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About this blog

I enjoy being a student at IHS and being able to take a lot of classes in the STEM areas. I like to problem solve and create solutions, following them through from design phase to hands on building. Encountering a challenge is rewarding to me, and I believe that is the main reason I picked this class. I also have always been fascinated by concept of putting numbers to nature since I was a kid. To me, physics is like taking a big mess and then breaking it up piece by piece to understand it and bring some order to natural behaviors. That is not to say everything can be, with 100% certainty, explained in the present. After all, there is still theoretical physics and these points of points of possibility can be just as, if not more, exciting.

I look forward to reading all the other posts on here and the topics you guys choose.

-ThePeculiarParticle

Entries in this blog

 

What is Onix Made Of?

I was a fan of Pokémon for a very brief time as a kid, but it stopped the same summer it started.  So, when a recent post went around about an Onix’s size compared to a Pokéball, courtesy of etracey99, I was a little interested in the subject.  I began wondering, what exactly is this rock monster made out of? The answer shocked me. In order to do this, we need the density of the Pokémon. The first step is to find the volume of this behemoth.  To do this, I gathered information such as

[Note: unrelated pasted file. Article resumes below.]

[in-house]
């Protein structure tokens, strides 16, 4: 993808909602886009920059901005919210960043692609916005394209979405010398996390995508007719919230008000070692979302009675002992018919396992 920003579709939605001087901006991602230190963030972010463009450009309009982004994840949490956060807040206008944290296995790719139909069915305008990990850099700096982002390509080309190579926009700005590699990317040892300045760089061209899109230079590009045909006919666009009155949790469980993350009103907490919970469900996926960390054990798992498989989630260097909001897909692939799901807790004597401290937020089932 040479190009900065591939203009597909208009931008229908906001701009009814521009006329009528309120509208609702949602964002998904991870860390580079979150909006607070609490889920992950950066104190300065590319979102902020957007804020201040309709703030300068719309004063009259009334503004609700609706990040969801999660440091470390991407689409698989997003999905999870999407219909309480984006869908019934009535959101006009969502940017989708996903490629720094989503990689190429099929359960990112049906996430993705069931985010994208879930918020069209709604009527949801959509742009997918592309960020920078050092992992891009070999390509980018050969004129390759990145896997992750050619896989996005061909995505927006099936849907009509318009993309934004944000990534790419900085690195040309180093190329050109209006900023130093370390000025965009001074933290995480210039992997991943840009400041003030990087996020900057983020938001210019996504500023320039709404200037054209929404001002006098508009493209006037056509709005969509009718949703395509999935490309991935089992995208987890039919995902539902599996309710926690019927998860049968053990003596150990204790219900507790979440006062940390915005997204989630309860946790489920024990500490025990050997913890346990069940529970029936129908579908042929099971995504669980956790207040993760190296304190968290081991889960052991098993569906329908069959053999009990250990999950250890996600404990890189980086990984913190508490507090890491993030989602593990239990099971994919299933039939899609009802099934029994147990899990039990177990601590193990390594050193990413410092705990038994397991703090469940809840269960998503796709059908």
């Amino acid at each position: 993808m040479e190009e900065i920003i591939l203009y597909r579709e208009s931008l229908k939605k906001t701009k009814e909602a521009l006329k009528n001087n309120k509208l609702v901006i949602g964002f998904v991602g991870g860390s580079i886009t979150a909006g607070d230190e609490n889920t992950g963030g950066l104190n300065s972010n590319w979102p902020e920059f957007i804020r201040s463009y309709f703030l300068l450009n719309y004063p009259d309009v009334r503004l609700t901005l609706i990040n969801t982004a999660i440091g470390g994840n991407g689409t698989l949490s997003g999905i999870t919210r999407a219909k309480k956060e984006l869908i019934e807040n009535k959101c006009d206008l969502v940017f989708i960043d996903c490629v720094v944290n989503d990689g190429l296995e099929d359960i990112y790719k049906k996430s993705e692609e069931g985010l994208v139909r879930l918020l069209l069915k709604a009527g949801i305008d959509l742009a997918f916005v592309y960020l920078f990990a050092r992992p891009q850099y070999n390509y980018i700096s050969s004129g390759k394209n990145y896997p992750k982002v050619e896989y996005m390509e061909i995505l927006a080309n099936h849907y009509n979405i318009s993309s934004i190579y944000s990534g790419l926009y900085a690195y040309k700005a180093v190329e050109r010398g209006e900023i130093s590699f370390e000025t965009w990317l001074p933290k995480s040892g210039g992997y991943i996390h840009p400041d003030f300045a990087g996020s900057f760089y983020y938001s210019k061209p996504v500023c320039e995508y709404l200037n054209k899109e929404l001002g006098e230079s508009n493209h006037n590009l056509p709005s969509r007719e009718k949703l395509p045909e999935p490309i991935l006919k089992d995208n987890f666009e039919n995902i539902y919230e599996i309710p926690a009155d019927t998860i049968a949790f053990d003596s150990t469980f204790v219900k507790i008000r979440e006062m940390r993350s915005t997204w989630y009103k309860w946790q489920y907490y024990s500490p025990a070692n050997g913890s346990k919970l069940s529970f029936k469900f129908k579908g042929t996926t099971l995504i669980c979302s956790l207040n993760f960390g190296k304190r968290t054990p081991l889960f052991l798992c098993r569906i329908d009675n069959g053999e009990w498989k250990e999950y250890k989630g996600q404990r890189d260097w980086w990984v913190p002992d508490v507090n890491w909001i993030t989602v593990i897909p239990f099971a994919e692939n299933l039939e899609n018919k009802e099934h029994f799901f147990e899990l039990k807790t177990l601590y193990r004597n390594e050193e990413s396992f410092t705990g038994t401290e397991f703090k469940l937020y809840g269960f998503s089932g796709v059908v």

ThePeculiarParticle

ThePeculiarParticle

 

Physics Behind a Fly Fishing Cast

Anyone who is friends with me knows I love fishing of any kind. The one which I feel is the most labor intensive per cast is most certainly fly fishing, and know any of the friends I’ve taught even the most basic casts will agree. For those who aren't familiar with fly fishing, it separates itself from any other kind with the type of rod, reel, and cats the user makes. Regular fishing uses a reel where the user casts out in one fluid motion where they wish to go. In fly fishing, the flies, or ba

ThePeculiarParticle

ThePeculiarParticle

 

What Do Heinrich Gustav Magnus, Volleyball, and KFC Have in Common?

The holy grail of serves in volleyball is the jump spin serve. A serve going over a 2.43 m (7' 11 5/8”) can be understandably difficult for many, but higher level players are constantly trying to deliver more speed and directional movement to the ball in order to make it harder for the opposing team to return. The jump spin’s first benefit is, that by jumping, added height is given to the point at which the ball is contacted.  By doing this, the difference in height between the ball and the top

ThePeculiarParticle

ThePeculiarParticle

 

What Is This and Why Is It Important?

What is this? Over the summer I participated in Photon Camp at  the University of Rochester with a few classmates. It was an awesome experience by the way! The main reason I’m here is to talk about the project I worked on in a group of 4. Each student had a different project. So, if you need an idea for a blog post, there you go. My group was studying photolithography which is the process of creating patterns using light. We worked with Professor Bryan McIntire and were able to go into

ThePeculiarParticle

ThePeculiarParticle

 

How a Rock and a Hyperdrive Could Defeat the Empire and the First Order

STAR WARS SPOILERS AHEAD!!!!!   It's never a good idea to go to a science fiction film and look for scientific inaccuracies. That being said, a lot of things from episode VIII a lot of things left a bitter taste in my mouth, but I'm here to talk about one scientific inaccuracy which leaves a Death Star sized hole in the story’s plot for all movies.   The one scene I am referring to occurs near the middle of the film when a large resistance ship, called the Raddus, aims itself